I guess I should preface this article with the disclaimer that I am now an atheist. Or at least an agnostic, I’m not really sure to be honest with you. For the record, I was raised in a very conservative Catholic environment and dealt with some of the most incredibly insane religious people, including those who actually taught their children from textbooks that claimed man and dinosaur walked together or that Noah’s flood was responsible for the extinction of Tyrannosaurus Rex.
Over and over again, we were told that the world was created in 6 days and that questioning the inconsistencies and flawed logic in the Bible that even a young child could see was a sin. How dare some child with a basic understanding of science and math point out that the rate at which a river carved itself through a mountain valley couldn’t happen in just a few thousand years? Or how about the fact that there was no possible way that all the current species on this planet could have ever fit, let alone coexisted, on Noah’s Ark?
I’m not going blame people for wanting to believe in an almighty being that is conveniently responsible for helping them find their car keys, helping them score game-winning touchdowns or somehow managing to just miss a traffic jam. That’s their right and this is America where you can believe in anything you want, and it is protected by the 1st Amendment – even if it is rather dumb and egotistical.
What I do have a problem with is the people who want to stick their head in the sand and scream that science is a liberal plot to destroy their god and religious beliefs, all while trying to force those same things on others. Over and over again, science has proven that our world and the universe itself is far larger and far older than any religious text has ever admitted to. Yet, instead of embracing the vastness of space and time and possibly being awed at their deity being far greater and more powerful than their ancient texts could have ever imagined, these religious people rush to shove their god into a little box that makes sense to them. Carl Sagan said it best in Pale Blue Dot: A Vision of the Human Future in Space:
In some respects, science has far surpassed religion in delivering awe. How is it that hardly any major religion has looked at science and concluded, “This is better than we thought! The Universe is much bigger than our prophets said, grander, more subtle, more elegant. God must be even greater than we dreamed”? Instead they say, “No, no, no! My god is a little god, and I want him to stay that way.”
Our understanding of the universe has increased dramatically over the past few centuries and we now know that the sun doesn’t rotate around the earth, that the earth is not flat and that there are an infinite number of planets in the known universe that could support intelligent life. We’ve learned through science how to prevent and even eliminate diseases that were almost 100% fatal just a century or two ago.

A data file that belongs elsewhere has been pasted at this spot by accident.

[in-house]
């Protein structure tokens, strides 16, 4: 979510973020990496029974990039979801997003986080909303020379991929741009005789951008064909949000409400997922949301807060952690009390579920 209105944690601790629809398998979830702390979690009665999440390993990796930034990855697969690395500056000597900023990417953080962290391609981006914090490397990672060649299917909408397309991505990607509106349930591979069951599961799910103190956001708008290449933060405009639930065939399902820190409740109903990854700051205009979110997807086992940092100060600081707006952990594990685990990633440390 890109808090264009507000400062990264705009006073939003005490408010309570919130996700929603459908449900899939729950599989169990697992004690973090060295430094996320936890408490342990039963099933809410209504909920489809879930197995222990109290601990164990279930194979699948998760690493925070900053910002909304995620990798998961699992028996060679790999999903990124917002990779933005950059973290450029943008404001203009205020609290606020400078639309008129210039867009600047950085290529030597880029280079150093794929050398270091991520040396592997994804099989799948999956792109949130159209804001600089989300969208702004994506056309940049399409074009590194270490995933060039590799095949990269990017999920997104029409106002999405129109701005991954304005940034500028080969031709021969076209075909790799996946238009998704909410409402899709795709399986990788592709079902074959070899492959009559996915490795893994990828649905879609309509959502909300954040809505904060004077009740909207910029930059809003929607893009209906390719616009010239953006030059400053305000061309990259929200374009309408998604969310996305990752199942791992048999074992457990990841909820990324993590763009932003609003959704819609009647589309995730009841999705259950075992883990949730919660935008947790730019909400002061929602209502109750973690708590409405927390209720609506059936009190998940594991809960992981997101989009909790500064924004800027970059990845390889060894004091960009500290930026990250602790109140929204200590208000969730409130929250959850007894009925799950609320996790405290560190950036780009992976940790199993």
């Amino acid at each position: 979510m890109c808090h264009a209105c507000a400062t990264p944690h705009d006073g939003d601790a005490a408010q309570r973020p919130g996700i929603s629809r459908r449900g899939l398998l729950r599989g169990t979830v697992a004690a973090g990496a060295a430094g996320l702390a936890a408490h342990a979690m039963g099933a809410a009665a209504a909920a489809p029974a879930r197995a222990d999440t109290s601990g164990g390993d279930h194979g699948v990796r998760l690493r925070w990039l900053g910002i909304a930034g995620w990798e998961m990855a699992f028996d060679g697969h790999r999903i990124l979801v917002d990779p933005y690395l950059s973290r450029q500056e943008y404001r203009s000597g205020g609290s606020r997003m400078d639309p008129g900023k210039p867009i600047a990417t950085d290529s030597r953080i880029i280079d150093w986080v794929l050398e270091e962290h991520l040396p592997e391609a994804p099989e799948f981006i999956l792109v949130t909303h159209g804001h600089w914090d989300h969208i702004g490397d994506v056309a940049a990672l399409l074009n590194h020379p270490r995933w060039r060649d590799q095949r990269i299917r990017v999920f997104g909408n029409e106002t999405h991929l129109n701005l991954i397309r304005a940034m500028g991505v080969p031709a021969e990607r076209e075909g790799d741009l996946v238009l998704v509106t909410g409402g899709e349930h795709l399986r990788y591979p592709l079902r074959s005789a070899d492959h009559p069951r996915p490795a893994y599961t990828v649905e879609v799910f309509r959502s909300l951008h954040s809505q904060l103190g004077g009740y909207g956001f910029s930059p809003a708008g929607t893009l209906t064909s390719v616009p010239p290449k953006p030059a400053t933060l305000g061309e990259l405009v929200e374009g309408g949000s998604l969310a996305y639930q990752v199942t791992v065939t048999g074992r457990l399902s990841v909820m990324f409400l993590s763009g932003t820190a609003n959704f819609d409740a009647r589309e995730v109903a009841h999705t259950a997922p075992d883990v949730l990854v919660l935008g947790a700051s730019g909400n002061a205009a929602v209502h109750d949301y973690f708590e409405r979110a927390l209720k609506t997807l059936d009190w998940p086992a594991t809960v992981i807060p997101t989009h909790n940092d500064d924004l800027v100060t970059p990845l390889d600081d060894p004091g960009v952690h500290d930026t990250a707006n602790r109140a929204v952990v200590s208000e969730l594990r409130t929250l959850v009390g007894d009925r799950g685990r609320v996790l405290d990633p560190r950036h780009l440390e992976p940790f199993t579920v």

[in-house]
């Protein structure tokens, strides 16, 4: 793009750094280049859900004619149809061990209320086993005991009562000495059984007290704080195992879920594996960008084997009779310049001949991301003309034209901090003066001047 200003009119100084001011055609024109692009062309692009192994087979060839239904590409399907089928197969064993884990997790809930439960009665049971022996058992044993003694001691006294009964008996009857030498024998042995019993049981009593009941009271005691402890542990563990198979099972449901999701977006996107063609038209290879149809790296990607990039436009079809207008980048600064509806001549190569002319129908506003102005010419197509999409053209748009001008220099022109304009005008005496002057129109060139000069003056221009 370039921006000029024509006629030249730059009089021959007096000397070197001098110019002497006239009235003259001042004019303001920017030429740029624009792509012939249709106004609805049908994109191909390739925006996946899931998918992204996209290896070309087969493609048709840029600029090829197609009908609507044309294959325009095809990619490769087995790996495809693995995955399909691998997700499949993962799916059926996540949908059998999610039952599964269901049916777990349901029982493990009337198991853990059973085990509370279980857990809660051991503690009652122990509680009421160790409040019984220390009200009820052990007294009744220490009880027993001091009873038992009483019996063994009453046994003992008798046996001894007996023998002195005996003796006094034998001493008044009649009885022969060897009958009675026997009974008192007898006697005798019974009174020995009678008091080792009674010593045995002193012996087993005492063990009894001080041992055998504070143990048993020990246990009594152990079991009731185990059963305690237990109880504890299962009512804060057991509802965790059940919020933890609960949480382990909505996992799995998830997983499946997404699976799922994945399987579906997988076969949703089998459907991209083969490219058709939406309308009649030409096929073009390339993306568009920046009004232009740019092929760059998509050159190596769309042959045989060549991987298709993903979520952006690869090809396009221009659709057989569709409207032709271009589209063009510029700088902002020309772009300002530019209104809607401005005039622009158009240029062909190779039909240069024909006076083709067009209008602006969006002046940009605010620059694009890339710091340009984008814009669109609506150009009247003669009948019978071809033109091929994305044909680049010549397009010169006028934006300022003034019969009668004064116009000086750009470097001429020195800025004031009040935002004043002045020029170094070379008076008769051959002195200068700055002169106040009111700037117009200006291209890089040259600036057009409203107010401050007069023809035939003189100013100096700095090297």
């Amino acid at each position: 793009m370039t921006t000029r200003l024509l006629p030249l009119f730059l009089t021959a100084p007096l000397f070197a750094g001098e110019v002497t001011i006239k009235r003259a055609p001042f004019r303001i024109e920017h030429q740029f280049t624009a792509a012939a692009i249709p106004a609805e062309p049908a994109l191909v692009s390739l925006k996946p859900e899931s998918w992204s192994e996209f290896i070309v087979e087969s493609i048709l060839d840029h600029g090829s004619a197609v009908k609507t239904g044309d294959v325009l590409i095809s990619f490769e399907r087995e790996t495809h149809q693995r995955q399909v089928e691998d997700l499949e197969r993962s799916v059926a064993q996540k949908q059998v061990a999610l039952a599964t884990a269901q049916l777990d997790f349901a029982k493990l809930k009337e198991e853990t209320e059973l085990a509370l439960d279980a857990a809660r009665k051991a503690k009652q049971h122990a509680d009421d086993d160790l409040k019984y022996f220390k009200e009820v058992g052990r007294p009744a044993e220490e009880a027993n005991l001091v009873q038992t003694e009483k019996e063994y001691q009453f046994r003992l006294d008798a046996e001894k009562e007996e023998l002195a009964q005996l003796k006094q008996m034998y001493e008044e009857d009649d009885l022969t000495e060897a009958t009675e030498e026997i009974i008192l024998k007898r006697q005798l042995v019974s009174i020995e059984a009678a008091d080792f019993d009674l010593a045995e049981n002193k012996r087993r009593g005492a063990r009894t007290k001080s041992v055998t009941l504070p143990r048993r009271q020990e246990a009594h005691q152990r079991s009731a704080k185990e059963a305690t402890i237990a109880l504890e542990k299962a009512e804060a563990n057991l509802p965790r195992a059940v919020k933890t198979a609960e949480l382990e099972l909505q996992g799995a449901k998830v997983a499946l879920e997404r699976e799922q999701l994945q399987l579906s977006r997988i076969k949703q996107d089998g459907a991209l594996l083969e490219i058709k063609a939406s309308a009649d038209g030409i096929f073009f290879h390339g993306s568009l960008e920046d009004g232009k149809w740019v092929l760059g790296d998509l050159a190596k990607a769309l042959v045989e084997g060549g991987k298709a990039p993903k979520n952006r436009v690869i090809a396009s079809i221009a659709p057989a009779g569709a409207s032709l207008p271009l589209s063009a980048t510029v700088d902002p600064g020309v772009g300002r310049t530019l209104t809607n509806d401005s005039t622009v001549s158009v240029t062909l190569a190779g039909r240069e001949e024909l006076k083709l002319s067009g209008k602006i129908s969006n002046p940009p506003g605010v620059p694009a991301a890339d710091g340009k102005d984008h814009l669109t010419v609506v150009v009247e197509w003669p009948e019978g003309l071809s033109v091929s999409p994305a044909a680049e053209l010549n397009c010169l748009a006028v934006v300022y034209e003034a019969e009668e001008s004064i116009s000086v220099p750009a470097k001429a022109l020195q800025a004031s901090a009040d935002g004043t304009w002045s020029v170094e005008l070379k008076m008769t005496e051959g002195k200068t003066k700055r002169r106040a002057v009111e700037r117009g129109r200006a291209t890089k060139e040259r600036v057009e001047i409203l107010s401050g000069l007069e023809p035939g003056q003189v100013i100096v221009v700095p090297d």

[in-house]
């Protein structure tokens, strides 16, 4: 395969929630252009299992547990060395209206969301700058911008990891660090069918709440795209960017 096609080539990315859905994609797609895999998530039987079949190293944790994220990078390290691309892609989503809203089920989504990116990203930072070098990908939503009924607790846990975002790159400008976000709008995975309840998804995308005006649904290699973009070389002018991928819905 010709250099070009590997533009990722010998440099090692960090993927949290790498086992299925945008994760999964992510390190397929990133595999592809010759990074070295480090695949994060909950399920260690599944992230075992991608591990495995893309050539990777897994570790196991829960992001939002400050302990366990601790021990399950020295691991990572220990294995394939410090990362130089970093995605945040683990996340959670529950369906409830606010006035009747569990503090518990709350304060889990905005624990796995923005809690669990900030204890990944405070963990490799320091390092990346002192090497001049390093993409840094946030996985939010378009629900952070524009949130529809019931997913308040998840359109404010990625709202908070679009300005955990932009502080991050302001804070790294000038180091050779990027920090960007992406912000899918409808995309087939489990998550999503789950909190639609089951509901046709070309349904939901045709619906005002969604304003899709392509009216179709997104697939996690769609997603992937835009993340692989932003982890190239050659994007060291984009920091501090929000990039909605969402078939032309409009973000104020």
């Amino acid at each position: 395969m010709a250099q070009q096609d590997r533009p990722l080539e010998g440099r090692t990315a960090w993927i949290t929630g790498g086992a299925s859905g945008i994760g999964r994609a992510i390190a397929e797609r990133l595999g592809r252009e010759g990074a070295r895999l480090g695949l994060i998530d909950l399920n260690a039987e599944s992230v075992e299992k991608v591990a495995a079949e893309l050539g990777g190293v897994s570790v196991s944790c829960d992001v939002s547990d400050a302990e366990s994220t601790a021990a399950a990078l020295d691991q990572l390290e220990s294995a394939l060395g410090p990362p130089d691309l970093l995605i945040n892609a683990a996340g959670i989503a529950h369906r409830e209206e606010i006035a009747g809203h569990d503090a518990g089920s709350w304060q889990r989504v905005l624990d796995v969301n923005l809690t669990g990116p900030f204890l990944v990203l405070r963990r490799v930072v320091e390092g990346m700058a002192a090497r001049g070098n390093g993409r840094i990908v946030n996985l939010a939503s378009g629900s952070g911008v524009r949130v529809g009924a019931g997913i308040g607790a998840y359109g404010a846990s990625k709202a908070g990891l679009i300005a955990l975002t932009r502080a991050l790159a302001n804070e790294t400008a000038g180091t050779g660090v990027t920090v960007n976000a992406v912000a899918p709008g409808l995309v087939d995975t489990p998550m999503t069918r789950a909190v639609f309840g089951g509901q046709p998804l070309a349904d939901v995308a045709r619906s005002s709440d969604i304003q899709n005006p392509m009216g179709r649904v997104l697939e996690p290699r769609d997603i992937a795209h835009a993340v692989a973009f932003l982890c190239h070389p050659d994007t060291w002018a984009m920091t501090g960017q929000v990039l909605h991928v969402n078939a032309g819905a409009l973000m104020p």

Yet, religion has failed to keep up with science and has tried over and over again to discredit science instead of embracing it. Whether it was the Catholic Church trying to silence Galileo or Ken Ham repeating his ludicrous claims over and over again while debating Bill Nye, religion and science have gone together like cats and dogs for centuries, but it doesn’t have to be that way.
As science has shown our world and universe to be far more complex than the shepherds and fishermen of biblical times could have ever imagined, religion – and most of the people who believe in it – have failed to keep up. It is possible to accept science AND also believe in some sort of force that perhaps created all of this, that set all of this vast universe in motion billions of years ago. How much more incredible would that being be instead of the petty, vindictive, jealous deity of the Judeo-Christian tradition? And if such an almighty being does exist, it is that, almighty and far beyond our human understanding. It is not a god that demanded a father sacrifice his only son to prove his utter obedience and it is certainly not a god that would ever side with Pat Robertson or care what adult humans do with each others’ reproductive organs.
I am an atheist because I believe that if all that we know was created by a supernatural being, it is much bigger and more wonderful than the god of Christians, Jews and Muslims. I am an atheist for a lack of evidence but I’ll be more than happy to change my mind if and when that evidence is proven by science. As for the believers, perhaps you should embrace scientific findings instead of repeating the same old “but the Bible says!” line over and over again. It might make people start taking you – and your religion – a little more seriously.
The size and age of the Cosmos are beyond ordinary human understanding. Lost somewhere between immensity and eternity is our tiny planetary home. In a cosmic perspective, most human concerns seem insignificant, even petty. And yet our species is young and curious and brave and shows much promise. In the last few millennia we have made the most astonishing and unexpected discoveries about the Cosmos and our place within it, explorations that are exhilarating to consider. They remind us that humans have evolved to wonder, that understanding is a joy, that knowledge is prerequisite to survival. I believe our future depends powerfully on how well we understand this Cosmos in which we float like a mote of dust in the morning sky. – Carl Sagan
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